Rural Behavioral Health Care discusses the needs and resources of the often overlooked individuals who live in rural and frontier areas. These areas of the country frequently lack sufficient services to meet their residents' health care needs. Federal policies, intended to offer relief to rural and frontier areas, are often developed from urban models. As a result, they may not be as effective at reducing health disparities as had been hoped.
This edited volume presents a comprehensive analysis of the public and federal policy, clinical trends, and empirical literature that are relevant to the provision of behavioral health care services in rural and frontier areas. Chapter contributors are leading experts from different professional disciplines, such as family medicine, public health, psychology, nursing, and social work.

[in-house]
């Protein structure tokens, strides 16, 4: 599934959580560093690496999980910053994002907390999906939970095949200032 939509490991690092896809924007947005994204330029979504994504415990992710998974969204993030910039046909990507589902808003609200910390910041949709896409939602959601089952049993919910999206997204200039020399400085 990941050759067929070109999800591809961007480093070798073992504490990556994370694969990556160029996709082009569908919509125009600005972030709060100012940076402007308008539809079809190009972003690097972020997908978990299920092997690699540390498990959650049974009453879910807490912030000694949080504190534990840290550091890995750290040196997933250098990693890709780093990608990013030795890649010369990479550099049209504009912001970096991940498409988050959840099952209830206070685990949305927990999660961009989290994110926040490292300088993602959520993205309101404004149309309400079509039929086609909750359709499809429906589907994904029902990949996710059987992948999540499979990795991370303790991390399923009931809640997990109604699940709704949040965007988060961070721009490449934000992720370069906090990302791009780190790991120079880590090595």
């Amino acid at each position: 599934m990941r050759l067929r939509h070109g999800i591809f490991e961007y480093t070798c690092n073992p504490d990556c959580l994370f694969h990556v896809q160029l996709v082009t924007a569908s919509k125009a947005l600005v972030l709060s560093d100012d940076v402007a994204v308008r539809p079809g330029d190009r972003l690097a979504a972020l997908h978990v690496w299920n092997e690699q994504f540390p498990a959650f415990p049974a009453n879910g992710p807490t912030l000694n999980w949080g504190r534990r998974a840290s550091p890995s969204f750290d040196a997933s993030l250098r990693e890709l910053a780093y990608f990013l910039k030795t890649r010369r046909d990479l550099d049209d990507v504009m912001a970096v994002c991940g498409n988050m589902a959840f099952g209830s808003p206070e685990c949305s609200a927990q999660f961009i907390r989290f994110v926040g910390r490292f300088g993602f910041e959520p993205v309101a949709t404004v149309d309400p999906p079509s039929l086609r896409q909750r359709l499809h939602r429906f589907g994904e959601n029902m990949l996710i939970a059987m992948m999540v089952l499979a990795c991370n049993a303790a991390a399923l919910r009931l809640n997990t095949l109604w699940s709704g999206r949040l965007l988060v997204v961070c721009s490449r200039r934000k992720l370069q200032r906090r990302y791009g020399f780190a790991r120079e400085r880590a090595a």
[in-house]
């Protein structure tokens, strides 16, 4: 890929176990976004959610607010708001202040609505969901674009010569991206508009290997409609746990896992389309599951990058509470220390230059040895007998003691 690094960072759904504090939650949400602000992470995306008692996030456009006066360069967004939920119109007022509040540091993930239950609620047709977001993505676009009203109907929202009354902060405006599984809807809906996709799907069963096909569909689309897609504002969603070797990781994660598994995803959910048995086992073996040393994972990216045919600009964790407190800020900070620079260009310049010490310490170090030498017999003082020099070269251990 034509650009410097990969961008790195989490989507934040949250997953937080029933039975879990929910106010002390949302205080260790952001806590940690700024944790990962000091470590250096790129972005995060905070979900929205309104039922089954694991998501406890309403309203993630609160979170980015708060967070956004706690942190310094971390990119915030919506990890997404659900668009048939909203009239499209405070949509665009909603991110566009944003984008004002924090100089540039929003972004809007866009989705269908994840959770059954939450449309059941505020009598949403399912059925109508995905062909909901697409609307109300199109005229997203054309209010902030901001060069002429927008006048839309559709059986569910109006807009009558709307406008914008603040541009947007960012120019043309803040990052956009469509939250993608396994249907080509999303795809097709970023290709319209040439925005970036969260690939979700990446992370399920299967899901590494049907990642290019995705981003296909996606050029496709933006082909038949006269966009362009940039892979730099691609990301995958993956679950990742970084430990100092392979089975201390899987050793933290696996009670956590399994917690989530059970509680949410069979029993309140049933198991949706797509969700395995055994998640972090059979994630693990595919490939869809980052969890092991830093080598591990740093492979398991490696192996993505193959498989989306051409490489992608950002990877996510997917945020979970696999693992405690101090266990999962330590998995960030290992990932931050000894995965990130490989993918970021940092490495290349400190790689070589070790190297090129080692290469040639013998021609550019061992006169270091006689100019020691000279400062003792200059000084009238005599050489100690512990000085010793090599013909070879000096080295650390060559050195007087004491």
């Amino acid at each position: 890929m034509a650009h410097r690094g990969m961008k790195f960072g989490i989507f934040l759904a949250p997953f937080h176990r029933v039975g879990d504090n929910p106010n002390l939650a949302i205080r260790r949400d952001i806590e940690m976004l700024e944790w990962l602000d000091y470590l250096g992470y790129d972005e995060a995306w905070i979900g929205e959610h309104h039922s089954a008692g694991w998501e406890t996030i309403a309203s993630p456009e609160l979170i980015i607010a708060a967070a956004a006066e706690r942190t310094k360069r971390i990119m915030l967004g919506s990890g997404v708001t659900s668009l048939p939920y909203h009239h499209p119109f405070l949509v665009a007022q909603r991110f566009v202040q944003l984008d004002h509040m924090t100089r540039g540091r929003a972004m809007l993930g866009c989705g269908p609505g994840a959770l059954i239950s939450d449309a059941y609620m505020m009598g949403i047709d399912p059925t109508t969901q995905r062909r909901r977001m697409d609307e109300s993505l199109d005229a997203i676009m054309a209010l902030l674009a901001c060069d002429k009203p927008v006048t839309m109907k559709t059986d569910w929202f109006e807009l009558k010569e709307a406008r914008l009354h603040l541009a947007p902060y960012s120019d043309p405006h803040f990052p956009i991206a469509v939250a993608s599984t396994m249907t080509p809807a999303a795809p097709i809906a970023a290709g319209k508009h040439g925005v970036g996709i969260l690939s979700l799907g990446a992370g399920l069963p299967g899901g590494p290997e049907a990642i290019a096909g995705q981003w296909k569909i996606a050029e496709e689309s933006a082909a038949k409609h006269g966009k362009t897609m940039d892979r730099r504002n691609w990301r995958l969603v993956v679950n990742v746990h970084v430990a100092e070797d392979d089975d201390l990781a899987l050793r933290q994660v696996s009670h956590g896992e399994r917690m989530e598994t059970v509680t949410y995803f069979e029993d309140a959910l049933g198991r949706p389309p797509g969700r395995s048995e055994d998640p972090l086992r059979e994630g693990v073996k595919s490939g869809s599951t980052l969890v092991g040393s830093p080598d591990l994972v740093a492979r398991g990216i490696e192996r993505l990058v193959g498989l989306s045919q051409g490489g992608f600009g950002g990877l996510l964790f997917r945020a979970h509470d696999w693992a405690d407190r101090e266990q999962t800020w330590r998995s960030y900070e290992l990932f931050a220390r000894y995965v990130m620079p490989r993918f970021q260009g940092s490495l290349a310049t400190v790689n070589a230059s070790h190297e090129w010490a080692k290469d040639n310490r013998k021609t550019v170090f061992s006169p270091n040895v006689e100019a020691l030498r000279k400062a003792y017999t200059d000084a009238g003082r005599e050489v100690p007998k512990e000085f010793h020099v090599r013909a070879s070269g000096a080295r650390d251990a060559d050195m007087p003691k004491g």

The book examines the economic and social problems of rural and frontier areas, collaborative methods for service delivery, and the specific needs of special populations. It explains the unique cultural characteristics of rural areas compared with urban areas and also offers a detailed look at the differences between frontier and rural areas. The book successfully unites a broad spectrum of information and elucidates the distinctive health care challenges service providers and residents of rural and frontier areas face.